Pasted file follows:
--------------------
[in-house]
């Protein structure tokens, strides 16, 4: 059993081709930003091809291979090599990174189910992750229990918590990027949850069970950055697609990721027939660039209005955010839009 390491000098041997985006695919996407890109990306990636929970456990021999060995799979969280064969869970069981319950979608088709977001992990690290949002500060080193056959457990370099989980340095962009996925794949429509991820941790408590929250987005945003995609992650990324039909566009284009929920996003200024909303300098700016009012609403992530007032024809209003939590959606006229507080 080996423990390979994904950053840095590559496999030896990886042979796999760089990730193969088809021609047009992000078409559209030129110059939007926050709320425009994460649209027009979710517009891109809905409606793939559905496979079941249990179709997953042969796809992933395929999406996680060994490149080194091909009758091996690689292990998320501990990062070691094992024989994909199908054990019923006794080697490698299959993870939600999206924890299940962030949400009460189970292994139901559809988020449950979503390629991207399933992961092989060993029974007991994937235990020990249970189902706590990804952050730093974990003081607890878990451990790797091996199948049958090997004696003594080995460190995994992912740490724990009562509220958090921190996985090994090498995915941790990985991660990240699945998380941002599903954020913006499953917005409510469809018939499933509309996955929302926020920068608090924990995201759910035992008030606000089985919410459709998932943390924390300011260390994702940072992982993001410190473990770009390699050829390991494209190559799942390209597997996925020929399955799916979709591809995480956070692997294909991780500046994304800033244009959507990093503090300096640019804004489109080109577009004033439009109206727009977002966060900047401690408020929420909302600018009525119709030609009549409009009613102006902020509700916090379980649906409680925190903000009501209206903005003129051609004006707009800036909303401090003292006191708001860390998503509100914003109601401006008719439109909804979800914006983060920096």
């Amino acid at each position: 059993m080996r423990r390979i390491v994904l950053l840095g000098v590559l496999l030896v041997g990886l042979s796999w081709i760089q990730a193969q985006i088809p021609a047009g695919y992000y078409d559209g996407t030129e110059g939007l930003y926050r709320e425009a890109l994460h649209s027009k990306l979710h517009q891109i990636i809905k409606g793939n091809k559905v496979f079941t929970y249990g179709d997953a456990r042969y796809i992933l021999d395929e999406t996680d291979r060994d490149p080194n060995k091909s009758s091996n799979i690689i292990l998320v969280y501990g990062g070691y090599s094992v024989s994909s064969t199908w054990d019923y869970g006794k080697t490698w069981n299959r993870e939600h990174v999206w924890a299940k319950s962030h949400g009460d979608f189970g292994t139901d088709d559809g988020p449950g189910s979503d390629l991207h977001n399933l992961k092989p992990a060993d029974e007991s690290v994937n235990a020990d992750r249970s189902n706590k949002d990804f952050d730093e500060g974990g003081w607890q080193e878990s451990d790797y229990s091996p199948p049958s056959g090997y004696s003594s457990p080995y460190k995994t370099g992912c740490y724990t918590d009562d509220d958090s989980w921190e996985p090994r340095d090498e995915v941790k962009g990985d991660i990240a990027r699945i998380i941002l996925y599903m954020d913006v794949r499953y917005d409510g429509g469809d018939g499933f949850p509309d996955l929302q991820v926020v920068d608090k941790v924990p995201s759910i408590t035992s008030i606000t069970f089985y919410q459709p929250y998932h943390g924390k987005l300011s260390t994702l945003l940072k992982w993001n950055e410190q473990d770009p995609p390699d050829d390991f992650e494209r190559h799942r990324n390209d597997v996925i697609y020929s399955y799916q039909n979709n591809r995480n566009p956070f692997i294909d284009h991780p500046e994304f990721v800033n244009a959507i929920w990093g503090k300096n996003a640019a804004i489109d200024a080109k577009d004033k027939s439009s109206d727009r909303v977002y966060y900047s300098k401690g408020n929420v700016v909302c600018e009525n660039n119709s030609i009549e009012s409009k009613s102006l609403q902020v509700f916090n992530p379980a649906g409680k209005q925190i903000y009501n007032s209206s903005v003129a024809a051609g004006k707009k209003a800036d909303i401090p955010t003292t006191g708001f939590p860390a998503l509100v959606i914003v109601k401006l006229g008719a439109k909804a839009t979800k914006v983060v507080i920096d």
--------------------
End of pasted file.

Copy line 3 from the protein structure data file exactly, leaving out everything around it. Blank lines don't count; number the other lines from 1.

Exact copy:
């Amino acid at each position: 059993m080996r423990r390979i390491v994904l950053l840095g000098v590559l496999l030896v041997g990886l042979s796999w081709i760089q990730a193969q985006i088809p021609a047009g695919y992000y078409d559209g996407t030129e110059g939007l930003y926050r709320e425009a890109l994460h649209s027009k990306l979710h517009q891109i990636i809905k409606g793939n091809k559905v496979f079941t929970y249990g179709d997953a456990r042969y796809i992933l021999d395929e999406t996680d291979r060994d490149p080194n060995k091909s009758s091996n799979i690689i292990l998320v969280y501990g990062g070691y090599s094992v024989s994909s064969t199908w054990d019923y869970g006794k080697t490698w069981n299959r993870e939600h990174v999206w924890a299940k319950s962030h949400g009460d979608f189970g292994t139901d088709d559809g988020p449950g189910s979503d390629l991207h977001n399933l992961k092989p992990a060993d029974e007991s690290v994937n235990a020990d992750r249970s189902n706590k949002d990804f952050d730093e500060g974990g003081w607890q080193e878990s451990d790797y229990s091996p199948p049958s056959g090997y004696s003594s457990p080995y460190k995994t370099g992912c740490y724990t918590d009562d509220d958090s989980w921190e996985p090994r340095d090498e995915v941790k962009g990985d991660i990240a990027r699945i998380i941002l996925y599903m954020d913006v794949r499953y917005d409510g429509g469809d018939g499933f949850p509309d996955l929302q991820v926020v920068d608090k941790v924990p995201s759910i408590t035992s008030i606000t069970f089985y919410q459709p929250y998932h943390g924390k987005l300011s260390t994702l945003l940072k992982w993001n950055e410190q473990d770009p995609p390699d050829d390991f992650e494209r190559h799942r990324n390209d597997v996925i697609y020929s399955y799916q039909n979709n591809r995480n566009p956070f692997i294909d284009h991780p500046e994304f990721v800033n244009a959507i929920w990093g503090k300096n996003a640019a804004i489109d200024a080109k577009d004033k027939s439009s109206d727009r909303v977002y966060y900047s300098k401690g408020n929420v700016v909302c600018e009525n660039n119709s030609i009549e009012s409009k009613s102006l609403q902020v509700f916090n992530p379980a649906g409680k209005q925190i903000y009501n007032s209206s903005v003129a024809a051609g004006k707009k209003a800036d909303i401090p955010t003292t006191g708001f939590p860390a998503l509100v959606i914003v109601k401006l006229g008719a439109k909804a839009t979800k914006v983060v507080i920096d």